History is riddled with the failures of mankind. The good news is that we can use history to learn from our mistakes. The bad news? Cybersecurity seems to be the exception.

The latest example of our ignorance is our sudden belief that blockchain technology, artificial intelligence and machine learning are the solutions to every cybersecurity challenge we face today. Each has incredible applications and far-reaching capabilities, but marketers and tech companies have stitched together a fairytale about these technologies that is incorrectly shaping public perception.

Machine learning seems to be the most promising of the trio, with real-world solutions that are currently working. Blockchain, however, may be the biggest offender. Some are claimingthat cybersecurity experts should be utilizing it; however, its applications are narrow at best. When it first rose in popularity, blockchain awed the world with the way it securely processed and validated transactions over public networks while providing some anonymity. In short, it’s a more secure system of record keeping. That’s a far cry from the notion of the technology’s ability to secure entire technology platforms.

Likewise, machine learning is solving some of today’s toughest challenges, but it too does not match the marketing hype. We are likely years, perhaps decades, away from handing the keys over to our AI-powered counterparts. And even then, we’ll never achieve complete security.

The problem with these tools is not the technology itself; rather, it’s society’s propensity to cling to them like life rafts instead of putting in the necessary work to build a better cybersecurity program. There is no magic blue pill that’s going to save the world from ever-growing cyber threats. We are not going to level the playing field with some sexy new technology. If we want a fighting chance, we need to get back to the basics of cybersecurity.

Here’s a closer look at four time-tested strategies that work:

1. Identify Your Assets

Whether or not a company employs blockchain or machine learning has no bearing on the fact that a company must know what its assets are if it’s going to be successful at protecting them. Once an organization has identified its most critical assets or sensitive data, it will need to implement security controls to appropriately secure that information. Proper data classification and system organization will not only help protect an organization from being wiped out financially from an attack but also prevent it from exhausting valuable resources on guarding worthless data.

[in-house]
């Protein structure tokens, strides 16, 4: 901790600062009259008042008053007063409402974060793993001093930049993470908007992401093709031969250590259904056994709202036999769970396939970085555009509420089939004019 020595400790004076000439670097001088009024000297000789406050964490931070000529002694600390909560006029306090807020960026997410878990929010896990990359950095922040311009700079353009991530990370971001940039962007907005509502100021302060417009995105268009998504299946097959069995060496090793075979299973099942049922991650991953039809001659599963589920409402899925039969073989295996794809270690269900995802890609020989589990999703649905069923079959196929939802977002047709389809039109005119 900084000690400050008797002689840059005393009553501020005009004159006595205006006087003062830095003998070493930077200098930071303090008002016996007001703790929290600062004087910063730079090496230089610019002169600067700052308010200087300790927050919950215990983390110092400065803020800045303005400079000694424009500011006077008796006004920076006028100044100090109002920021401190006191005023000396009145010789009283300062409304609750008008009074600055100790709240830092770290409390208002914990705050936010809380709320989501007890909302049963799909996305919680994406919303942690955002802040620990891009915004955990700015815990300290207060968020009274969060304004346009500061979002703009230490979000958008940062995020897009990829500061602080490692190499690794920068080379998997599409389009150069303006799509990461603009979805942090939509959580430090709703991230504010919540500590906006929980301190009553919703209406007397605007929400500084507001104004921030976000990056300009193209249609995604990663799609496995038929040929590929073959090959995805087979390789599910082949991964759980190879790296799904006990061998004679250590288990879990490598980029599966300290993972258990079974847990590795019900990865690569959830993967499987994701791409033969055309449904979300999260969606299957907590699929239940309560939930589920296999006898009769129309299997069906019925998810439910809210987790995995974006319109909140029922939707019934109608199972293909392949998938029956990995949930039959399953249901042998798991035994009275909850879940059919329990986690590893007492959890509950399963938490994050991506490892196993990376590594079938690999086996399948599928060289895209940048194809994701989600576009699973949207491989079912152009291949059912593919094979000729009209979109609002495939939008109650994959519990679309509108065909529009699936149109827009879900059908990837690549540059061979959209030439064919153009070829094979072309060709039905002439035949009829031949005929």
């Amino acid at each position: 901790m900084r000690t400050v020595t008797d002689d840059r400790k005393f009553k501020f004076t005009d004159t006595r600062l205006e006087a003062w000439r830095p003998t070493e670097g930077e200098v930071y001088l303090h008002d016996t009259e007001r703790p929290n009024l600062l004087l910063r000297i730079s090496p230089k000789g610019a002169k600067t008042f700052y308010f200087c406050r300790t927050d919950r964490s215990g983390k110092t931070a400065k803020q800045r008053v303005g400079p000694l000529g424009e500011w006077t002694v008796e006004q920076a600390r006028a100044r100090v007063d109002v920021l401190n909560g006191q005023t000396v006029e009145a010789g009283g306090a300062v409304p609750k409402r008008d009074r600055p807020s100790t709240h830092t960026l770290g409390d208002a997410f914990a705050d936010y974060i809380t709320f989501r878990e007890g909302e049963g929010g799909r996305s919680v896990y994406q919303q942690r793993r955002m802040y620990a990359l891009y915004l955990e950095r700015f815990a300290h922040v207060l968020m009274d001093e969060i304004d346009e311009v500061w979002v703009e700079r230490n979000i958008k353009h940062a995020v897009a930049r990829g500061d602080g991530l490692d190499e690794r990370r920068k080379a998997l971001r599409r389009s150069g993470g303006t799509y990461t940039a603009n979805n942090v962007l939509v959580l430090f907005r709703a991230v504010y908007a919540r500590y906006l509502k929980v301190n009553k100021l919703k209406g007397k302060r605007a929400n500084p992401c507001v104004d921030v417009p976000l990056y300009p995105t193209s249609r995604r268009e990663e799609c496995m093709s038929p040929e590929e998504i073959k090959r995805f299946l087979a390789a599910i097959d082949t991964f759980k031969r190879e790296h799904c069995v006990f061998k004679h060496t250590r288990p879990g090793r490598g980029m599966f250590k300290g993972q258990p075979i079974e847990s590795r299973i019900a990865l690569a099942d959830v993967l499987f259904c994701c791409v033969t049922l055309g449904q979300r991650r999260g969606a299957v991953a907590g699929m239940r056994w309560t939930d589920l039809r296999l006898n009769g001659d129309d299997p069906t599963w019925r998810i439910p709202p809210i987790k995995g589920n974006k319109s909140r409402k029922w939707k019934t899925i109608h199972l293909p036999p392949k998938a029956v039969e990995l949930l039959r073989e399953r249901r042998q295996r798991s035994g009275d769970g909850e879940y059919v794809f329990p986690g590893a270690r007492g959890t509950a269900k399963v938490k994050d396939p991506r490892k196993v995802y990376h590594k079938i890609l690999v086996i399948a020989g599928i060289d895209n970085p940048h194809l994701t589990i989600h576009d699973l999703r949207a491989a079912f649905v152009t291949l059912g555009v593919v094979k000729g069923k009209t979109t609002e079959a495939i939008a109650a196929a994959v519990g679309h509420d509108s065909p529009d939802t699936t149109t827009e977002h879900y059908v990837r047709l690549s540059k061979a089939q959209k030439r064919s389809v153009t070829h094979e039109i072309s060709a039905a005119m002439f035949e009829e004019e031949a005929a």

Only five critical assets are worth protecting: money, financial transactions (including credit cards), identities (PII, PHI), intellectual property (including passwords) and reputation. Once a company has identified assets that fall within these categories, it should protect them to an appropriate level.

2. Assess Your Risk

Blockchain doesn’t absolve a company of its responsibility to manage risk. It’s just another tool. Truthfully, an organization’s top risks may not be addressable with blockchain or machine learning. This can only be determined by conducting a risk assessment and establishing a cost-effective solution for reducing those risks. Some common risks include data loss, system or application downtime and legal ramifications, all of which can result from a number of threats, including system failure, natural disasters, accidental human interference and malicious attacks.

Other elements of an effective risk assessment include identifying vulnerabilities or weaknesses that can be exploited and harm an organization, determining the likelihood of an attack and analyzing current processes or controls. It’s important to note that a risk assessment isn’t a one-time thing but rather an ongoing effort of measuring performance and making improvements. 

Article Source: https://www.forbes.com/sites/forbestechcouncil/2018/10/26/getting-back-to-basics-with-cybersecurity/amp/